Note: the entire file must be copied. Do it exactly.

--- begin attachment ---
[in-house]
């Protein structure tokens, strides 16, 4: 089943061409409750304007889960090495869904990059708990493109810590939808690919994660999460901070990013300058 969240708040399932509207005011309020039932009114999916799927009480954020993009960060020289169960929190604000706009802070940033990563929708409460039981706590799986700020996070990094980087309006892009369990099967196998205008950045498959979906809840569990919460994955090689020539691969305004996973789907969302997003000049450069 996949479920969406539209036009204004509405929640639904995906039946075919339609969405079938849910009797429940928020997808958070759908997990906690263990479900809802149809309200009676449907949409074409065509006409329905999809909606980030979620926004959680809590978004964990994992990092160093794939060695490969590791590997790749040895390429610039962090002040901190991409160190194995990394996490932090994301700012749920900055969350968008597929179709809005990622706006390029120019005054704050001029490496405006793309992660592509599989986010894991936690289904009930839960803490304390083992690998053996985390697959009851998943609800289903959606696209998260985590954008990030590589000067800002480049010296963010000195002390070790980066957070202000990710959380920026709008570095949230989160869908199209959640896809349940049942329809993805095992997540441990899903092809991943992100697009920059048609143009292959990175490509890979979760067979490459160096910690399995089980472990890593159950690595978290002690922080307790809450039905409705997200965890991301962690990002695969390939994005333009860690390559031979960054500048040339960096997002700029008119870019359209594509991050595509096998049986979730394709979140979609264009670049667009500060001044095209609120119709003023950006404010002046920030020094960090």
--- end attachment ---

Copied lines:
[in-house]
């Protein structure tokens, strides 16, 4: 089943061409409750304007889960090495869904990059708990493109810590939808690919994660999460901070990013300058 969240708040399932509207005011309020039932009114999916799927009480954020993009960060020289169960929190604000706009802070940033990563929708409460039981706590799986700020996070990094980087309006892009369990099967196998205008950045498959979906809840569990919460994955090689020539691969305004996973789907969302997003000049450069 996949479920969406539209036009204004509405929640639904995906039946075919339609969405079938849910009797429940928020997808958070759908997990906690263990479900809802149809309200009676449907949409074409065509006409329905999809909606980030979620926004959680809590978004964990994992990092160093794939060695490969590791590997790749040895390429610039962090002040901190991409160190194995990394996490932090994301700012749920900055969350968008597929179709809005990622706006390029120019005054704050001029490496405006793309992660592509599989986010894991936690289904009930839960803490304390083992690998053996985390697959009851998943609800289903959606696209998260985590954008990030590589000067800002480049010296963010000195002390070790980066957070202000990710959380920026709008570095949230989160869908199209959640896809349940049942329809993805095992997540441990899903092809991943992100697009920059048609143009292959990175490509890979979760067979490459160096910690399995089980472990890593159950690595978290002690922080307790809450039905409705997200965890991301962690990002695969390939994005333009860690390559031979960054500048040339960096997002700029008119870019359209594509991050595509096998049986979730394709979140979609264009670049667009500060001044095209609120119709003023950006404010002046920030020094960090």